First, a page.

Thursday, October 13, 2005

October 12, 2005
“The Potter and the Clay”
Jeremiah 18:1-10


I recently read a story by Chelsea Chin called the Potter and the Clay. The story goes:

There was a couple who used to go to England to shop in the beautiful stores. This was their twenty-fifth wedding anniversary. They both liked antiques and pottery and especially teacups. One day in this beautiful shop they saw a beautiful teacup. They said, "May we see that? We've never seen one quite so beautiful." As the lady handed it to them, suddenly the teacup spoke.

"You don't understand," it said. "I haven't always been a teacup. There was a time when I was red and I was clay. My master took me and rolled me and patted me over and over and I yelled out, 'let me alone,' but he only smiled, 'Not yet'".

"Then I was placed on a spinning wheel," the teacup said, "and suddenly I was spun around and around and around. 'Stop it! I'm getting dizzy!" I screamed. But the master only nodded and said, "'Not yet.'" Then he put me in the oven. I never felt such heat. I wondered why he wanted to burn me, and I yelled, and I knocked at the door. I could see him through the opening and I could read his lips as he shook his head, 'Not yet.'

Finally the door opened, he put me on the shelf, and I began to cool. 'There, that's better,' I said. And he brushed and painted me all over. The fumes were horrible. I thought I would gag. 'Stop it, stop it!' I cried. He only nodded, 'Not yet.'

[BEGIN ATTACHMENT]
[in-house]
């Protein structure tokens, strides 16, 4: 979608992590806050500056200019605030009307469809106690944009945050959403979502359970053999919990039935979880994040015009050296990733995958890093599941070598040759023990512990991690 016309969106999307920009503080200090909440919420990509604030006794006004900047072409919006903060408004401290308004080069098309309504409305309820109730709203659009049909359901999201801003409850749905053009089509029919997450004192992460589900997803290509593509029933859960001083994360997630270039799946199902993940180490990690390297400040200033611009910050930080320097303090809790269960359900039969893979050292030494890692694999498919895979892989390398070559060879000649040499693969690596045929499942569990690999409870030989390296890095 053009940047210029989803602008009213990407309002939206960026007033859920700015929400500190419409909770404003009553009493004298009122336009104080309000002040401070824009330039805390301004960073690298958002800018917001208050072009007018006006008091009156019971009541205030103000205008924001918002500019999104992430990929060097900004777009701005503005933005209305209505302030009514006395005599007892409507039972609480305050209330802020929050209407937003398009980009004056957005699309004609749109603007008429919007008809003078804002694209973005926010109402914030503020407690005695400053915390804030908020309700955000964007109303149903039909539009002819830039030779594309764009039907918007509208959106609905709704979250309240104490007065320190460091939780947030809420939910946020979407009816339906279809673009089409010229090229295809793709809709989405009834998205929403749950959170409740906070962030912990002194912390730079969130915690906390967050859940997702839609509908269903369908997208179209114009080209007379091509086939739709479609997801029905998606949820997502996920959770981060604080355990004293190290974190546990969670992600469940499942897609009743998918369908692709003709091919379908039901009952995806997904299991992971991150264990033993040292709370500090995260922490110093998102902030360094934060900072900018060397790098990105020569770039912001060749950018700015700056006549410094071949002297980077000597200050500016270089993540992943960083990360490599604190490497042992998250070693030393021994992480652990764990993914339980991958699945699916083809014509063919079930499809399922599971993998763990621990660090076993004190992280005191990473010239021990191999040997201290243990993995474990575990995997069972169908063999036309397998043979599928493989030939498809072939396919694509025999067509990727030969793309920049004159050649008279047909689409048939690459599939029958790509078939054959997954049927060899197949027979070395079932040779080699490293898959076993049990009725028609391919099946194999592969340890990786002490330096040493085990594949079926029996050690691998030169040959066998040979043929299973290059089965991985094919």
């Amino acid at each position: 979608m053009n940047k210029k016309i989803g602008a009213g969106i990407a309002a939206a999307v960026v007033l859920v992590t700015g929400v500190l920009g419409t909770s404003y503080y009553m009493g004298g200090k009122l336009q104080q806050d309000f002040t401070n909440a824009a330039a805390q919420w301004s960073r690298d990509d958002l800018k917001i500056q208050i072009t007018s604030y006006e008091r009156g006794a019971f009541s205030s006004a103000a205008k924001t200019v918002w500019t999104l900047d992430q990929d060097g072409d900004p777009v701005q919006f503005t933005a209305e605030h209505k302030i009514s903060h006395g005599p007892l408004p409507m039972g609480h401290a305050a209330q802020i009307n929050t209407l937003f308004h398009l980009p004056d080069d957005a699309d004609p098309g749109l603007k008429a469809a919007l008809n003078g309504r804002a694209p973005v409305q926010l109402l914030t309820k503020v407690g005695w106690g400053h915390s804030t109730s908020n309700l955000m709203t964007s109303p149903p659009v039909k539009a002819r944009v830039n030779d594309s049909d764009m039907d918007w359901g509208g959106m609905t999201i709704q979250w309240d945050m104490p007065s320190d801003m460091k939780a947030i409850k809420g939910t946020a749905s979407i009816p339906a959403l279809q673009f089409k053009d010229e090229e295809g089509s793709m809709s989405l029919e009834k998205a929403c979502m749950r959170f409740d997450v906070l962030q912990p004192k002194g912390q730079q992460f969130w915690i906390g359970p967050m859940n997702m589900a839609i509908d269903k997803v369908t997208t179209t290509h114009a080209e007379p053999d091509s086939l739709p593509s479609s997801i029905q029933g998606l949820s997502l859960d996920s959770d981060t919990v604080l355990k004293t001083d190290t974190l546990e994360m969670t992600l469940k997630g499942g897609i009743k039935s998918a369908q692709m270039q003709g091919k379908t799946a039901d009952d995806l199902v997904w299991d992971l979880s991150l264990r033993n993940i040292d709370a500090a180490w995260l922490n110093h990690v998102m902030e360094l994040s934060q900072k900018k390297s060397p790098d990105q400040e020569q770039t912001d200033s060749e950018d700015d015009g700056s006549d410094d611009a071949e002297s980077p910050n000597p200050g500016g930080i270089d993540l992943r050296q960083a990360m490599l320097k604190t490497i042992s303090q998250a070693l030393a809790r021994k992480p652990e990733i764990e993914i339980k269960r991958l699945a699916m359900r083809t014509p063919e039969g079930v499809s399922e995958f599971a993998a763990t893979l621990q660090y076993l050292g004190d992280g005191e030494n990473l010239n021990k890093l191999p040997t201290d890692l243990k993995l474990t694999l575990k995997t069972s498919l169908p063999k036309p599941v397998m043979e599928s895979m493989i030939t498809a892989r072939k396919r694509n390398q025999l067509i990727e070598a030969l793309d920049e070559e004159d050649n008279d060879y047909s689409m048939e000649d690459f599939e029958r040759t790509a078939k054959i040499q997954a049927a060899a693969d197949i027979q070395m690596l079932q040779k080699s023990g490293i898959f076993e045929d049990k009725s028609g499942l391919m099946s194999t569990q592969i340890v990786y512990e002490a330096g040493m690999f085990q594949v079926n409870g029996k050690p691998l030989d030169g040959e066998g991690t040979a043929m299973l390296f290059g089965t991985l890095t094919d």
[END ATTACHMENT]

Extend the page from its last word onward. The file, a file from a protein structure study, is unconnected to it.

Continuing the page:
Then suddenly he put me back into the oven, not like the first one. This was twice as hot and I knew I would suffocate. I begged. I pleaded. I screamed. I cried. All the time I could see him through the opening nodding his head, saying, 'Not yet.' Then I knew there wasn't any hope. I would never make it. I was ready to give up. But the door opened and he took me out and placed me on the shelf. One hour later he handed me a mirror and said, "Look at yourself." And I did. I said, "That's not me; that couldn't be me. It's beautiful. I'm beautiful."

I think this is a good explanation of Jeremiah 18:1-10. Jeremiah was looking in on a potter who made a jar, but the jar did not turn out. The potter then takes the jar and squashes it in order to start again afresh. The message for Israel is that God has the same authority to start over with them and create a new nation. Just as the clay has to be molded into a jar, Israel must allow itself to be molded into the nation God has called them to be. Just as the story above and the story in Jeremiah indicate the clay can be molded into a beautiful piece of art when it allows itself to be shaped. In the same way, if we will allow God to mold us, we will become the people God has called us to be.

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